According to the researcher, who didn’t take part in the experiment, it stands out for facilitating knowledge transfer.

“It is said that the problem with technologies like AWD is the lack of adoption, but many times it is because the solutions stay in universities or greenhouses,” adds Barrios Gómez.

According to the Food and Agriculture Organization of the United Nations (FAO) database, 117 countries and territories cultivate rice, with 25 of them located in Latin America and the Caribbean.

Agriculture consumes 70% of the global freshwater supply and the rice sector hoards up to 43% of that.

“Rice is one of more attacked [crops] for its water consumption and the methane it emits,” Jorge Ayala Filigrana, an agronomist engineer and former organic rice producer in Palizada, in the State of Campeche at the south-east end of Mexico, tells SciDev.Net.

“But when you use the correct production system, such paradigm can change.”

Currently, between 12 and 75% of the daily calorie intake for the Latin American population comes from rice, as reported by the Alliance Bioversity International & CIAT. This emphasizes the crucial role of rice in the region, especially considering that 70 million people lack the financial means to meet their food needs.

The importance of rice for regional food security is undeniable. “It is a staple food for those with limited economic resources because, for less than a dollar a day, you can feed four people,” says Eduardo Graterol Matute, Executive Director of the Latin American Fund for Irrigated Rice.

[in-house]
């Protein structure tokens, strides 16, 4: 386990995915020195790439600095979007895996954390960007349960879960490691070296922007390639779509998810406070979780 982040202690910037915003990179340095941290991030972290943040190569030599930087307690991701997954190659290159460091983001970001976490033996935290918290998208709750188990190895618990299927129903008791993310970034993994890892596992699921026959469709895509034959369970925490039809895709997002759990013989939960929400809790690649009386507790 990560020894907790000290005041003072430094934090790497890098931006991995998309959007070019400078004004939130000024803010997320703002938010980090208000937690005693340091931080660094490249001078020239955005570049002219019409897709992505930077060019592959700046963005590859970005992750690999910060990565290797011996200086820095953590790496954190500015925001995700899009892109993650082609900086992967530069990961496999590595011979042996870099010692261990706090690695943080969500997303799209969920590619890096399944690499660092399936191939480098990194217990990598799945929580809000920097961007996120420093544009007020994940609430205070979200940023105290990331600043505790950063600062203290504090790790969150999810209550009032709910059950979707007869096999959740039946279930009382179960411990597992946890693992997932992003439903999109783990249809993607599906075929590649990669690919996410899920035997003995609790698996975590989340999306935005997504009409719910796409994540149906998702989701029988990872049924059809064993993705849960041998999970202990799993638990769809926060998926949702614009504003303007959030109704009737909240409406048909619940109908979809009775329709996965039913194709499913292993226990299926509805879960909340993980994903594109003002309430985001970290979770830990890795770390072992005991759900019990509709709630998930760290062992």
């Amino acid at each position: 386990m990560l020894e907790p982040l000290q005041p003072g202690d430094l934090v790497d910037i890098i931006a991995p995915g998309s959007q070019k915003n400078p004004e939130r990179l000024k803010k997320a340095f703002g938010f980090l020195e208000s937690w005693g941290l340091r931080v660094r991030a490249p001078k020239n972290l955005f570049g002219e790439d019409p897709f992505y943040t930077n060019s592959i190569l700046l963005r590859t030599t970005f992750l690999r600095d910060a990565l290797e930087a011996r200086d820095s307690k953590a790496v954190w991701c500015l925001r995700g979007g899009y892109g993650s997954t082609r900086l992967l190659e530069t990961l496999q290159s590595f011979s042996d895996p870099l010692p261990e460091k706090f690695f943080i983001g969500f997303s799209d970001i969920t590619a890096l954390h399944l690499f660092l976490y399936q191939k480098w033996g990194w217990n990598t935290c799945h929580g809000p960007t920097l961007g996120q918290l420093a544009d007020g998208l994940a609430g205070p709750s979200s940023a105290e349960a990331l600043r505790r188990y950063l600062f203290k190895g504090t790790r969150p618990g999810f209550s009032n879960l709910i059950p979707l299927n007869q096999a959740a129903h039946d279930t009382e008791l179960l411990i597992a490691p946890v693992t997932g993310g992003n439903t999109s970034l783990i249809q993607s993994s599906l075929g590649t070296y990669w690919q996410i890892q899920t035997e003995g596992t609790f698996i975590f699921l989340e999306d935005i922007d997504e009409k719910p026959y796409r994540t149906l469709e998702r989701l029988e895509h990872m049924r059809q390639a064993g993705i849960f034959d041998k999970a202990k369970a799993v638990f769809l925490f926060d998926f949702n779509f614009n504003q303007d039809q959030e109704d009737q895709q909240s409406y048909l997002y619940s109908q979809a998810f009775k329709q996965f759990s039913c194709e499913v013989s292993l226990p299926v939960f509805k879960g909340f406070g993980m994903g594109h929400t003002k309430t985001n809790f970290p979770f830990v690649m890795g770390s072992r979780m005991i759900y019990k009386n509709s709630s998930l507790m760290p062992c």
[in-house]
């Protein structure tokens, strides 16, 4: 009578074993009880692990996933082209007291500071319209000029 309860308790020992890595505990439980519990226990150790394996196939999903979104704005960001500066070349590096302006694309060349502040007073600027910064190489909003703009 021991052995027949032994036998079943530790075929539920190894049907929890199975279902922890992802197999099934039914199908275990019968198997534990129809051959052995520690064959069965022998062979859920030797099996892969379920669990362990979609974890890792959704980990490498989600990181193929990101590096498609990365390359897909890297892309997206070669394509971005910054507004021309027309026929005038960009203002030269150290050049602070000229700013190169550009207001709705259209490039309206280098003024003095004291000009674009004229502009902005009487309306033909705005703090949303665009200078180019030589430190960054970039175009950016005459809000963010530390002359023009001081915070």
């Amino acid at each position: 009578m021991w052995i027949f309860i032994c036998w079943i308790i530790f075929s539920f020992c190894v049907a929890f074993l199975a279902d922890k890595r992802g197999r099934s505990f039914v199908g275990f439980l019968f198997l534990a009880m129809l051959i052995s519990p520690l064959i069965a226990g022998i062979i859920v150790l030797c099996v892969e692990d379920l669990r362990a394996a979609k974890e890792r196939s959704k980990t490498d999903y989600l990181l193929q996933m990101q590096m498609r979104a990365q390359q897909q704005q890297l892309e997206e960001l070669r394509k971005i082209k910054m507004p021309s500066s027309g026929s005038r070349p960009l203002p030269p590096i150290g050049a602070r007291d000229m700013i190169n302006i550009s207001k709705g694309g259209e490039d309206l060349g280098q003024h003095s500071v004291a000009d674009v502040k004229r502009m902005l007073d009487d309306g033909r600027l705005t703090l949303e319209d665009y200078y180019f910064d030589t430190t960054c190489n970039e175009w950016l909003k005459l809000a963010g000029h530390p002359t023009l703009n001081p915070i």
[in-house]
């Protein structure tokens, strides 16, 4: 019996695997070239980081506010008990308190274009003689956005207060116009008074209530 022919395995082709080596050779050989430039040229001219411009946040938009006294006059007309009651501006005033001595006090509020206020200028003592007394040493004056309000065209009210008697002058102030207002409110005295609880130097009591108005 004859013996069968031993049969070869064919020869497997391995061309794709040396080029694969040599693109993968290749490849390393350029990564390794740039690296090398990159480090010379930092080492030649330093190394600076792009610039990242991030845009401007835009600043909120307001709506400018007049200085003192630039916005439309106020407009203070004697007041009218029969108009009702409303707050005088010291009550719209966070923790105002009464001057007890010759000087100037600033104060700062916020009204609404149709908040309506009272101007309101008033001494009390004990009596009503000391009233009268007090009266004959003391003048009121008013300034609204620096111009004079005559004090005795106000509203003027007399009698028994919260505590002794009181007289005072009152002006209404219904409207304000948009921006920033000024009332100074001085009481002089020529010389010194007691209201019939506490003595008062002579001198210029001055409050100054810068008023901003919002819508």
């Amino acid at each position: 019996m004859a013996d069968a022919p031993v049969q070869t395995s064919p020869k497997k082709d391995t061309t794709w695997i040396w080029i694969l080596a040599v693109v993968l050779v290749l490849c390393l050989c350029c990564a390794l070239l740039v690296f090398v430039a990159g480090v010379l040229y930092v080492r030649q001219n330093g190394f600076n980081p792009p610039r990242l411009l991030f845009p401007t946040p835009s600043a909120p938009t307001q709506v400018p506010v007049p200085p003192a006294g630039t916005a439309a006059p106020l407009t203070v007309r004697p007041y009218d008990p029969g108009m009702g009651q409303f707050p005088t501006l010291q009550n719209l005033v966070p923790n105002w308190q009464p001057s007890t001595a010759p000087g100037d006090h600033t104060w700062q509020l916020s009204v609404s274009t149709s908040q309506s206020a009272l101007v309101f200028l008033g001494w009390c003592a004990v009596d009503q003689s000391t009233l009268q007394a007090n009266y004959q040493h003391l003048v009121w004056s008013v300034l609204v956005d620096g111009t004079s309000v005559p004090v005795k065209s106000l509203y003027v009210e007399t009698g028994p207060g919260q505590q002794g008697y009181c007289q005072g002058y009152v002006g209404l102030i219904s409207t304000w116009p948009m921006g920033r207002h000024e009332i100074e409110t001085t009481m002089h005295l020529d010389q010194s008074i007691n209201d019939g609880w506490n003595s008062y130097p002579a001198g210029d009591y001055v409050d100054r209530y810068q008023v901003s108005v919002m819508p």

The average Latin American consumes 45 kilograms per year, but in some countries, such as Panama and the Caribbean States, consumption is as high as 70 kilograms per person annually.

This demand, although far below the 230 kilograms consumed annually per capita in South Asia, where consumption is the highest globally, is constantly increasing.

For Graterol Matute this trend keeps him awake at night. “Rice consumption is increasing as global population increases, and the main concern is how we will maintain production without depleting natural resources,” he says.

“This is where science, technology and organizations have a crucial role to accomplish.”

Climate change was one of the reasons why Mexican former rice producer Jorge Ayala Filigrana stopped producing rice in 2021.

“Extreme rains impacted us, and higher temperatures affected the fertility of plants,” he says.

Jesús Solís, a farmer in the southern part of the state of Morelos, Mexico, is not planning to change his crop. He sows rice for three years, then switches to sugarcane for another three years, and repeats the cycle.

“Before we used pesticides, but now the cane’s stubble helps us control weed growth, and after five or six months, the grains [of rice] are already mature,” he says.

However, he admits that maintaining production is becoming more difficult over time. When he became a rice producer 45 years ago, there was enough water to sow 3,000 hectares. Today, he and the other producers in the region cannot even reach a third of that amount.

“We’ve devastated the flora, the urban sprawl has increased, temperatures that used to be 38–40 degrees now rise to 45 degrees, and there is less rainfall,” he says. QR Code

Published Date: July 1, 2024